I got the idea for the book in October 2001, during a 20-minute walk home in the rain. As I trudged along, carrying heavy shopping and with the rain dripping down my neck, I took my mind off the dreariness of it all by thinking about fantasy books. And it suddenly occurred to me that an awful lot of fantasies feature heroic wizards battling against evil. I wondered whether it would be interesting to turn this upside-down and instead make the human magicians the villains.
I walked on, thinking. Next question: who would the hero be? Well, a lot of fantasies feature wicked demons and monsters, who pop up with leathery wings and horns etc to do battle with the good-guy wizards. Perhaps I could turn this round too. I could make a demon the hero… He has been enslaved by one of the magicians, and it is his voice that narrates the story.
By now I no longer noticed the rain. I decided that my book would be set in a recognisable modern London ruled by the magicians. The Prime Minister and all his government would be using the magic of enslaved demons to retain power, and keep ordinary people under their thumb.
I was so excited by these ideas that as soon as I got home from my walk, I threw my shopping in a corner, sat down at my desk and scribbled everything down before I forgot it. I decided that my book would feature a confrontation between my demon (sarcastic, world-weary) and his master, a young, cold-hearted kid-magician.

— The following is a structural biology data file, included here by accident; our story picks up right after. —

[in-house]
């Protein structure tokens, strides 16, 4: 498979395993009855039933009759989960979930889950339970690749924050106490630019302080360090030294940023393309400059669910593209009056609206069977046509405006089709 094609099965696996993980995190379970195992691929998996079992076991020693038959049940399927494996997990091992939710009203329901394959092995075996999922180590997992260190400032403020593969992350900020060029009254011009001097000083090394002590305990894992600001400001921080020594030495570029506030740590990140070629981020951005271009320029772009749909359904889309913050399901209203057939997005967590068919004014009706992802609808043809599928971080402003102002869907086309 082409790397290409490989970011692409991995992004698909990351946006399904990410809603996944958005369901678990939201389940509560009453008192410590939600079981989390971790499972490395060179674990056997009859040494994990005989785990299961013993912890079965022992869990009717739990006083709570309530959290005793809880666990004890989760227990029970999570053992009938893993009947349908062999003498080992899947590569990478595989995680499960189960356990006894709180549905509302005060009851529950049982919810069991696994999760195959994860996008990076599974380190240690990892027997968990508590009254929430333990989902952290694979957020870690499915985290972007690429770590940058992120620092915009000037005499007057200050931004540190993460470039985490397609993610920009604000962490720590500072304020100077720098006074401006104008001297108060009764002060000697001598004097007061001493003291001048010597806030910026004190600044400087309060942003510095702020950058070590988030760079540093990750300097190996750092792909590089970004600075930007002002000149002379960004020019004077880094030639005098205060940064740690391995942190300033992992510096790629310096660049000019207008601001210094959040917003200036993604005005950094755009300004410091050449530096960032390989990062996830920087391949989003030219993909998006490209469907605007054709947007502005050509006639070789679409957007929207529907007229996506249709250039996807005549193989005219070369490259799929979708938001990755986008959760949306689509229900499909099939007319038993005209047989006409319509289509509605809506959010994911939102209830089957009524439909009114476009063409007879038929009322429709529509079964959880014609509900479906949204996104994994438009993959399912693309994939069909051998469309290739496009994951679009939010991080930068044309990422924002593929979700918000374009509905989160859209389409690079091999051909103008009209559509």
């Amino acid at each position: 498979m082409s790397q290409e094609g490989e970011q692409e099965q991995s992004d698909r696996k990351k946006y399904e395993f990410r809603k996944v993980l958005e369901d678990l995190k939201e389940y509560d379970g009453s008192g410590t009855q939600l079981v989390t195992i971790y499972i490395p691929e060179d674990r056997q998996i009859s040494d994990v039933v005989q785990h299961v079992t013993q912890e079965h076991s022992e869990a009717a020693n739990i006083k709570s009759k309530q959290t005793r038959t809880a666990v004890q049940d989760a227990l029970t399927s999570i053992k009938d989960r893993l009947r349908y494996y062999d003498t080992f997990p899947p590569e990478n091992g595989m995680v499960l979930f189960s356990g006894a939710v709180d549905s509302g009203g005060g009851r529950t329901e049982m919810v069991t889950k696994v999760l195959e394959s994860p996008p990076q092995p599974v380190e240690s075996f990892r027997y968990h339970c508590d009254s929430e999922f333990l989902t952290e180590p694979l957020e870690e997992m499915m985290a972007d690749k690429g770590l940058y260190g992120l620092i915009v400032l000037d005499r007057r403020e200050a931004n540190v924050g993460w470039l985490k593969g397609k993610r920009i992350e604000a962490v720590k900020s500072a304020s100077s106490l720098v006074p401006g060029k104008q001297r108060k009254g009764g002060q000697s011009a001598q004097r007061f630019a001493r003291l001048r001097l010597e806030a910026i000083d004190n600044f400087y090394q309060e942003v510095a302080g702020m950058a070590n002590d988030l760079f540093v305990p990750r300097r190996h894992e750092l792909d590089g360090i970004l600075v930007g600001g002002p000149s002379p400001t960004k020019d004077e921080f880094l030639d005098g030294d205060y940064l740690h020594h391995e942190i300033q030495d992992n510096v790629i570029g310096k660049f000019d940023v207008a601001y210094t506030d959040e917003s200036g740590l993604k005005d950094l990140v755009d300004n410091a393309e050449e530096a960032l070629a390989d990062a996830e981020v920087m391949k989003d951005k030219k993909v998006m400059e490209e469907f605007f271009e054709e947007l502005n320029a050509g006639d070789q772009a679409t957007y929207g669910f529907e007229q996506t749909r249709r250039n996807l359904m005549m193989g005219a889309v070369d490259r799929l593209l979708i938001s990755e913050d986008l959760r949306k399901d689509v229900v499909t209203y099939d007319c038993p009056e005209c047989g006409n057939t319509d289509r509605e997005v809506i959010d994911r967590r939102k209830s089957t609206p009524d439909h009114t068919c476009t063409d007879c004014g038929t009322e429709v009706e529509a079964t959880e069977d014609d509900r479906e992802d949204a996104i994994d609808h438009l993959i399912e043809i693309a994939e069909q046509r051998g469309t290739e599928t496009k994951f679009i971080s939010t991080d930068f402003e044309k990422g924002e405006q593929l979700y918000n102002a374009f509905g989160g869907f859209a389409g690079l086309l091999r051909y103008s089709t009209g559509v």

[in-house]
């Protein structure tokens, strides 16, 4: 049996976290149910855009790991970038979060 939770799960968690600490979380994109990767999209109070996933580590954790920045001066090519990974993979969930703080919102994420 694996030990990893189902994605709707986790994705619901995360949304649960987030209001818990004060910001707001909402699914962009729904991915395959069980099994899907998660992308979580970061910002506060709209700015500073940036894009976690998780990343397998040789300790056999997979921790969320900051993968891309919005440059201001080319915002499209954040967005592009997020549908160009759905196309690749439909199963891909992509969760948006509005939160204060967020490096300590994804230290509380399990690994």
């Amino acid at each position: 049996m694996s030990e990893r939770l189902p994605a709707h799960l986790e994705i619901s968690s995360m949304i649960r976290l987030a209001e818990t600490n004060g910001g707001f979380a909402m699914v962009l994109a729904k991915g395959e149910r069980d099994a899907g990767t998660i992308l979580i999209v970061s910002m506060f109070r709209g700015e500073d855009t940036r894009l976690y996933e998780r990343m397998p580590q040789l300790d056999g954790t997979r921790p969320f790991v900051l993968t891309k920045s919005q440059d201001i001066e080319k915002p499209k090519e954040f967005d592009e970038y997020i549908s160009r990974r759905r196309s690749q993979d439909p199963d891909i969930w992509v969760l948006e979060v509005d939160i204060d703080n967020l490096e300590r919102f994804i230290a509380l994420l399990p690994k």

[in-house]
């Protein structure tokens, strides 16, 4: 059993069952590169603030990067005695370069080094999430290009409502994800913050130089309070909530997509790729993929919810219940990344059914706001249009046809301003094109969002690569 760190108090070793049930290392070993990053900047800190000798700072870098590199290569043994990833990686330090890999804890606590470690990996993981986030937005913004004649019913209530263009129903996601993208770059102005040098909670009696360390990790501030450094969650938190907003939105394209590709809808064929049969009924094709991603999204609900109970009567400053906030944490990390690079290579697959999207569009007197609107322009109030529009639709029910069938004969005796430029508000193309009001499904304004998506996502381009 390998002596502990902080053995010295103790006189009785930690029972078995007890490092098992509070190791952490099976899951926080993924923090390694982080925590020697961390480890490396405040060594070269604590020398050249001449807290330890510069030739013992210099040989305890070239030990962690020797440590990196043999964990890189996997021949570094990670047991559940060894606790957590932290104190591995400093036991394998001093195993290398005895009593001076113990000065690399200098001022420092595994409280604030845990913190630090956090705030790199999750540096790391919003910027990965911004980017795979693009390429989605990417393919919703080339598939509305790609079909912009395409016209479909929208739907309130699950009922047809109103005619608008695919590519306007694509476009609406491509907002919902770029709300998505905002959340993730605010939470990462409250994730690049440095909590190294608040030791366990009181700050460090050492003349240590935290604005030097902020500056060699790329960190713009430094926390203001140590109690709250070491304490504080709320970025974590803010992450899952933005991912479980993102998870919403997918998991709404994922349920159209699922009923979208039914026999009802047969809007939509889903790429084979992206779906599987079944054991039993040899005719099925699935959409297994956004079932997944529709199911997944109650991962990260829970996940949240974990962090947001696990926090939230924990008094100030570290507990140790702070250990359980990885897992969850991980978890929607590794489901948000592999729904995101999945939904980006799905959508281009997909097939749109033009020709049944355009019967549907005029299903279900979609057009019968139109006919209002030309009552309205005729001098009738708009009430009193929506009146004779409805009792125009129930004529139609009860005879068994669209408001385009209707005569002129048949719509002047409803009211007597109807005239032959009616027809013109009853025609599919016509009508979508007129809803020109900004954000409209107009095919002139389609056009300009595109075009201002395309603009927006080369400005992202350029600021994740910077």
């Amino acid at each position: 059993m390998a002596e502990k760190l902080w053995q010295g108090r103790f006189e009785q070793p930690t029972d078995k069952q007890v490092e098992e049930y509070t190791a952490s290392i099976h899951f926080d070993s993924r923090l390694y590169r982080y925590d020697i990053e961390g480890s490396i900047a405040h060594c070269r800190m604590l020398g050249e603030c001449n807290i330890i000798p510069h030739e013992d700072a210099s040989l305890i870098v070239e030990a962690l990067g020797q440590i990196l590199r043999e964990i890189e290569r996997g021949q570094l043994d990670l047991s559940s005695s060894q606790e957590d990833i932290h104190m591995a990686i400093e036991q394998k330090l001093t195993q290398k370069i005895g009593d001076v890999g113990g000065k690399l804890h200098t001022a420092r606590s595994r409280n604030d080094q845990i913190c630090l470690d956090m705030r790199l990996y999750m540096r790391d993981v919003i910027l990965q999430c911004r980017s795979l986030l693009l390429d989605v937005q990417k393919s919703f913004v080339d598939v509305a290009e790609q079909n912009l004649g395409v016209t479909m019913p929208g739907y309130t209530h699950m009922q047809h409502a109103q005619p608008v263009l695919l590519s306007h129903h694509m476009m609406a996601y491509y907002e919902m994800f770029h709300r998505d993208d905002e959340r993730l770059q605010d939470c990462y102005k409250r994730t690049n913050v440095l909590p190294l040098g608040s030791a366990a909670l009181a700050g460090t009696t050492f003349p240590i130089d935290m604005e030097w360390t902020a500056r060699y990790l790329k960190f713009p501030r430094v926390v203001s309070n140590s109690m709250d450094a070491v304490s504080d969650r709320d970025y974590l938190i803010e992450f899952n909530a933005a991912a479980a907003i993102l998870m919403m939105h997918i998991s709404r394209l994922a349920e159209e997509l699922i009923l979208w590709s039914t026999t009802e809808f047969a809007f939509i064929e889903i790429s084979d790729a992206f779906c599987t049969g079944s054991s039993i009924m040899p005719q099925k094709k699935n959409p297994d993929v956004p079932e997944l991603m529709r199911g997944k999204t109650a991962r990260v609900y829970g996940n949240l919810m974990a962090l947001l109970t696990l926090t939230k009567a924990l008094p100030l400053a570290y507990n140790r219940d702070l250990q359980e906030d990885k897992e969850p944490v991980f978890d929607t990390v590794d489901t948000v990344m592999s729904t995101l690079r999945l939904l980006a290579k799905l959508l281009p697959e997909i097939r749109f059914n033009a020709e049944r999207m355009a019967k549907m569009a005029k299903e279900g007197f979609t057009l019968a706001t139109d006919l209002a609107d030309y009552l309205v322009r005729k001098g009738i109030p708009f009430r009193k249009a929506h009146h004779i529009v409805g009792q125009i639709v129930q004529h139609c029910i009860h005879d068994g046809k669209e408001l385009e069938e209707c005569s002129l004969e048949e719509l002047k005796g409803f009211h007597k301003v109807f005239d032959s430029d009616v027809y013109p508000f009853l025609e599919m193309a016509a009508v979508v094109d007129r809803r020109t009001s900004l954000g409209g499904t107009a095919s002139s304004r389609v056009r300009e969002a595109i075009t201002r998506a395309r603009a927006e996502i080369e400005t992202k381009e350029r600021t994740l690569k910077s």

A few weeks later I decided to write a bit and see how it went. Within minutes, Bartimaeus’s voice burst out on the page. In two days I wrote the first 4 chapters of Amulet, pretty much as they are now. A lot of the key ideas (the pentacles, the summonings, the planes, Bart’s transformations, the footnotes) and central characters (Bart, Nat, Faquarl, Jabor, Lovelace) were invented in these two days.
I knew that this was the beginning of a great story, but I hadn’t yet got a clue what that story was going to be. I didn’t know what the Amulet was, what it did, why the kid wanted it, or anything else about where things were going. But I carried on for a while, writing the bits with Bart in Trafalgar Square, and him being attacked by a mysterious girl and her gang of children. Then I grew interested in this girl (whom I called Kitty) and started work on some chapters about her background. But now I began to run out of steam.
It was time to sit back and think about the book’s plot and structure.